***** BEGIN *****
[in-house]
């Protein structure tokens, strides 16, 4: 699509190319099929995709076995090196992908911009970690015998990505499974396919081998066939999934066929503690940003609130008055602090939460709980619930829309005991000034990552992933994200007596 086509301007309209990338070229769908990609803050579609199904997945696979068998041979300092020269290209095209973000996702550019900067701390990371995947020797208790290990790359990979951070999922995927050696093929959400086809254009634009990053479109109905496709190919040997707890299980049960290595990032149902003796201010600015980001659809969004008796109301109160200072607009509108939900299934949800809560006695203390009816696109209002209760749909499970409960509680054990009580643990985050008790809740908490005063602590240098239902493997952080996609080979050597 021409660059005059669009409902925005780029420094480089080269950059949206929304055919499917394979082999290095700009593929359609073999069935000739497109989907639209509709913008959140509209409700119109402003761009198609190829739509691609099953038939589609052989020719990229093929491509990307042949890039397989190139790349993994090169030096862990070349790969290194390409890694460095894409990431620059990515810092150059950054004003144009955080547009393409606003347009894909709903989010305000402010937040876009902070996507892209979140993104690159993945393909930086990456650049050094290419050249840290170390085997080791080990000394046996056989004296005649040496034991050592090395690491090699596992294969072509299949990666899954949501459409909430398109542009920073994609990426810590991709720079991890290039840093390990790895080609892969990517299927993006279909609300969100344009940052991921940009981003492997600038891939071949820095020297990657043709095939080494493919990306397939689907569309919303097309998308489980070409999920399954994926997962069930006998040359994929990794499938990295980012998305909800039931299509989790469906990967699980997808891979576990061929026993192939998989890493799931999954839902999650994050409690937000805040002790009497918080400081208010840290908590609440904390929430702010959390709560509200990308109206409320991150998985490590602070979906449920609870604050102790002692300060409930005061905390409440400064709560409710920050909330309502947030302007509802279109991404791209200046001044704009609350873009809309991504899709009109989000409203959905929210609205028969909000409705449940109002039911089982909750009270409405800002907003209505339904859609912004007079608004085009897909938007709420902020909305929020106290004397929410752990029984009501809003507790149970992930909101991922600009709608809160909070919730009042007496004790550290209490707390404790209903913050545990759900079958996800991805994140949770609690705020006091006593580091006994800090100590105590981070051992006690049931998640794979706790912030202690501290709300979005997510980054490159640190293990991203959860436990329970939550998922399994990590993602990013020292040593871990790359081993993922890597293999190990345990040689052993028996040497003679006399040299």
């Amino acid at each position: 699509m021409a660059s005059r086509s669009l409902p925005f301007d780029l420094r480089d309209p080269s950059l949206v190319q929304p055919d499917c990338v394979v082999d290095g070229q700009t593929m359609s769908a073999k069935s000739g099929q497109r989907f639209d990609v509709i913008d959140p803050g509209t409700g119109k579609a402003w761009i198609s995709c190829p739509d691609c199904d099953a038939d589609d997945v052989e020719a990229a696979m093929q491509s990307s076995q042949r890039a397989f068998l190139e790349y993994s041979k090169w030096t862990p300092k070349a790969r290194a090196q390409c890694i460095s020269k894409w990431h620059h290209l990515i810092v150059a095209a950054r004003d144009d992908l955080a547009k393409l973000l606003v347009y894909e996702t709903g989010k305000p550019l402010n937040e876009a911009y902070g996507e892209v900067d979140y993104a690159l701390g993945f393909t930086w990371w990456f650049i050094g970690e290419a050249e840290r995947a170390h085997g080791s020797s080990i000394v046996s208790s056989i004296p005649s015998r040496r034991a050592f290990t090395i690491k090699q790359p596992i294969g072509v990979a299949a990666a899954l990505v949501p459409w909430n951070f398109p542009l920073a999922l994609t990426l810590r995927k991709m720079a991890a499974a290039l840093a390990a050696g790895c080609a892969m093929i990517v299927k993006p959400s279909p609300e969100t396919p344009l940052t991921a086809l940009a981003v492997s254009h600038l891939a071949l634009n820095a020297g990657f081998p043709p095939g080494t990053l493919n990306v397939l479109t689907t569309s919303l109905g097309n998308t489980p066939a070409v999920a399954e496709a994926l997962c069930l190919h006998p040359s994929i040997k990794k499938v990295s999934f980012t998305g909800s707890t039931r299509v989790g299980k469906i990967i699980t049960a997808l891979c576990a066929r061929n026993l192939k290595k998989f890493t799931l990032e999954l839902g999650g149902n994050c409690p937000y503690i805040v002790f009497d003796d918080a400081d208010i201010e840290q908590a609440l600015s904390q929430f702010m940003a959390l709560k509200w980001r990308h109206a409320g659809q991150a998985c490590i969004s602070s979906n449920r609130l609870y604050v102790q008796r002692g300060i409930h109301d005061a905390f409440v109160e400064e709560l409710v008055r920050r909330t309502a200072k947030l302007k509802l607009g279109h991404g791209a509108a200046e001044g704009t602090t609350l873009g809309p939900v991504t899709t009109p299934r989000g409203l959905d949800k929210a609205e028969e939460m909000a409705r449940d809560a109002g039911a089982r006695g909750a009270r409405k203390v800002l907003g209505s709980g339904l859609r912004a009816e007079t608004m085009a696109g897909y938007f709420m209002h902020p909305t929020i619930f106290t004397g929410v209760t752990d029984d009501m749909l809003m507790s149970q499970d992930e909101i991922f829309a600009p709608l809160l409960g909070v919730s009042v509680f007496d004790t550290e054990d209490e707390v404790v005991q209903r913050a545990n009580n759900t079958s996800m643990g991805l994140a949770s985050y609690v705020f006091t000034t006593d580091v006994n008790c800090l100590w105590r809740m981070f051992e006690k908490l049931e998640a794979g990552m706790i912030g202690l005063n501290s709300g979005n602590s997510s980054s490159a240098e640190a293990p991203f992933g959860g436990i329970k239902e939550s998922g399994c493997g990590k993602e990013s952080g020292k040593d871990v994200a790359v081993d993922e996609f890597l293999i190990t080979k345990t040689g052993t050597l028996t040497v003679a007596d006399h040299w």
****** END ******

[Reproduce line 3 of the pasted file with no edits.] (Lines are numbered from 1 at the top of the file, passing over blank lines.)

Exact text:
């Amino acid at each position: 699509m021409a660059s005059r086509s669009l409902p925005f301007d780029l420094r480089d309209p080269s950059l949206v190319q929304p055919d499917c990338v394979v082999d290095g070229q700009t593929m359609s769908a073999k069935s000739g099929q497109r989907f639209d990609v509709i913008d959140p803050g509209t409700g119109k579609a402003w761009i198609s995709c190829p739509d691609c199904d099953a038939d589609d997945v052989e020719a990229a696979m093929q491509s990307s076995q042949r890039a397989f068998l190139e790349y993994s041979k090169w030096t862990p300092k070349a790969r290194a090196q390409c890694i460095s020269k894409w990431h620059h290209l990515i810092v150059a095209a950054r004003d144009d992908l955080a547009k393409l973000l606003v347009y894909e996702t709903g989010k305000p550019l402010n937040e876009a911009y902070g996507e892209v900067d979140y993104a690159l701390g993945f393909t930086w990371w990456f650049i050094g970690e290419a050249e840290r995947a170390h085997g080791s020797s080990i000394v046996s208790s056989i004296p005649s015998r040496r034991a050592f290990t090395i690491k090699q790359p596992i294969g072509v990979a299949a990666a899954l990505v949501p459409w909430n951070f398109p542009l920073a999922l994609t990426l810590r995927k991709m720079a991890a499974a290039l840093a390990a050696g790895c080609a892969m093929i990517v299927k993006p959400s279909p609300e969100t396919p344009l940052t991921a086809l940009a981003v492997s254009h600038l891939a071949l634009n820095a020297g990657f081998p043709p095939g080494t990053l493919n990306v397939l479109t689907t569309s919303l109905g097309n998308t489980p066939a070409v999920a399954e496709a994926l997962c069930l190919h006998p040359s994929i040997k990794k499938v990295s999934f980012t998305g909800s707890t039931r299509v989790g299980k469906i990967i699980t049960a997808l891979c576990a066929r061929n026993l192939k290595k998989f890493t799931l990032e999954l839902g999650g149902n994050c409690p937000y503690i805040v002790f009497d003796d918080a400081d208010i201010e840290q908590a609440l600015s904390q929430f702010m940003a959390l709560k509200w980001r990308h109206a409320g659809q991150a998985c490590i969004s602070s979906n449920r609130l609870y604050v102790q008796r002692g300060i409930h109301d005061a905390f409440v109160e400064e709560l409710v008055r920050r909330t309502a200072k947030l302007k509802l607009g279109h991404g791209a509108a200046e001044g704009t602090t609350l873009g809309p939900v991504t899709t009109p299934r989000g409203l959905d949800k929210a609205e028969e939460m909000a409705r449940d809560a109002g039911a089982r006695g909750a009270r409405k203390v800002l907003g209505s709980g339904l859609r912004a009816e007079t608004m085009a696109g897909y938007f709420m209002h902020p909305t929020i619930f106290t004397g929410v209760t752990d029984d009501m749909l809003m507790s149970q499970d992930e909101i991922f829309a600009p709608l809160l409960g909070v919730s009042v509680f007496d004790t550290e054990d209490e707390v404790v005991q209903r913050a545990n009580n759900t079958s996800m643990g991805l994140a949770s985050y609690v705020f006091t000034t006593d580091v006994n008790c800090l100590w105590r809740m981070f051992e006690k908490l049931e998640a794979g990552m706790i912030g202690l005063n501290s709300g979005n602590s997510s980054s490159a240098e640190a293990p991203f992933g959860g436990i329970k239902e939550s998922g399994c493997g990590k993602e990013s952080g020292k040593d871990v994200a790359v081993d993922e996609f890597l293999i190990t080979k345990t040689g052993t050597l028996t040497v003679a007596d006399h040299w």